Super Food: Avocado

What is bright green, silky smooth, and in some regions is known as the alligator pear?

Avocados of course! These delicious spherical fruits originated in Central and South America, particularly in the state of Puebla Mexico. Their smooth creamy texture and subtle flavor is what fuels the popularity of avocados, heightened by the fact that they provide the body with a large list of nutritional benefits. It is not surprising that this velvety and satisfying fruit is known as the “butter fruit” in parts of India. But keep in mind that avocados differ from butter in the way that they offer healthy monounsaturated fats and an array of antioxidants!

There are hundreds of varieties of avocados, with Hass avocados being the most common commercial cultivars in the world. The avocado plant requires a subtropical environment to grow, without risk of exposure to frost or wind. Interestingly enough, the avocado shares a common quality with tomatoes and bananas. They all fall within the category of “climacteric fruit” meaning that maturation will generally take place on the tree, and later after the fruit has been harvested it will finish its ripening process at room temperature. Avocados can be left on the tree to ripen, however this will pose a higher risk of the avocado detaching from its branch and plummeting to the ground before it is picked in time.

Why is it healthy?

Cardiovascular Benefits:
High concentrations of carotenoids and lipophilic antioxidant capacity of avocados may help reduce lipid peroxidation in the blood; reducing vascular damage and bad cholesterol build up that in turn decreases atherosclerosis or narrowing of blood vessels. The carotenoid content is much higher in the dark green flesh directly under the thick skin, so carefully peel your avocados! They are also rich in vitamin C and E that work together to efficiently quench circulating free radicals and magnesium (which research shows may improve vascular integrity and insulin sensitivity).

Healthy Aging:
Lutein and zeaxanthin, the primary carotenoids in avocados, are associated with reduced cartilage damage from inflammation and oxidative stress that is more present in the body as we age. The healthy monounsaturated fat content of avocados improves absorption of these carotenoids from other vegetables and fruits, which also serve to reduce risk of age-related eye dysfunction. As a result of the diverse antioxidant level in avocado, preliminary research has found that this fruit may be linked to reduced risk of mouth, skin and prostate cancer. However, there is more large-scale research needed to develop a clear association in this area.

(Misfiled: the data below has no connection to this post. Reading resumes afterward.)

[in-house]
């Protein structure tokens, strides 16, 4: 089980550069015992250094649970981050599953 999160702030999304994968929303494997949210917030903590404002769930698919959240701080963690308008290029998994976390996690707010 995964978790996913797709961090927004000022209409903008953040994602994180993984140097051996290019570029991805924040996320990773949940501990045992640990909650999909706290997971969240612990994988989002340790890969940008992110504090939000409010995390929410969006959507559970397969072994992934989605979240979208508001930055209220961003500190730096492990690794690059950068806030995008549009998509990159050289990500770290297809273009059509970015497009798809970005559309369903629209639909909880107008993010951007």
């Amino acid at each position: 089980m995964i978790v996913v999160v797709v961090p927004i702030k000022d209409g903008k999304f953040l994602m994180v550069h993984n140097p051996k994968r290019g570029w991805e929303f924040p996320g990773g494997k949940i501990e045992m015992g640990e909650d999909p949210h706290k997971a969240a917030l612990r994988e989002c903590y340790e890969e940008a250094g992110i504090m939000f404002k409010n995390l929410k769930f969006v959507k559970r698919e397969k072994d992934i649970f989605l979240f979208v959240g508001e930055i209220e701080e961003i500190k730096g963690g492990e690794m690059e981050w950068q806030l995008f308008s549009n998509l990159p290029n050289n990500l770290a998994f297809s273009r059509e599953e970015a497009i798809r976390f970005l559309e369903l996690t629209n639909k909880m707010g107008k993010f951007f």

Weight Management:
Studies have shown that including avocados in your daily diet may aid in weight management with the effects that avocados have on reducing self-reported hunger, increasing satisfaction. There is also evidence to show that the monounsaturated fats from avocado may aid in the prevention of abdominal fat accumulation.

Including avocado in your diet
The flesh of a nicely ripened avocado will yield to a gentle pressure when lightly squeezed. Tree ripened avocados will have a more narrow neck at the stem versus the perfectly rounded shape. If you see these, try to get your hands on them as they do pack extra flavor! Choose avocados that have a cohesive skin that is unbroken and free from welts or dark blemishes. If you find that your avocados have not reached peak ripeness, you can ripen them at room temperature in a fruit basket and then place in the refrigerator to keep fresh for longer. It is important to note that the flesh of an avocado is susceptible to enzymatic browning turning the flesh a dark brown/black color if left exposed to the air for too long. To preserve the luscious green color squeeze fresh lemon or lime juice over top the peeled flesh.

Recipe Ideas:

  • Avocado-enriched smoothies
  • Guacamole dip
  • White bean and avocado dip
  • Mango Avocado Salsa (from this months newsletter)
  • Use avocado on your burger swapping out the cheese
  • Shrimp veggie and avocado rice paper rolls
  • Avocado on toast
  • Top any salad with diced avocado
  • Creamy avocado dressing
  • Avocado Omelet
  • Raw Chocolate Avocado Pie
  • Chocolate avocado mousse

Did you know that…
As an avocado ripens its saturated fat content (fat that increases blood cholesterol) decreases and its monounsaturated fat (heart healthy fat) content increases! In other words, a soft and ripe avocado not only is tastes more delicious, but it also contains healthier fats compared to a hard unripe avocado.

July 1, 2014
Revive Wellness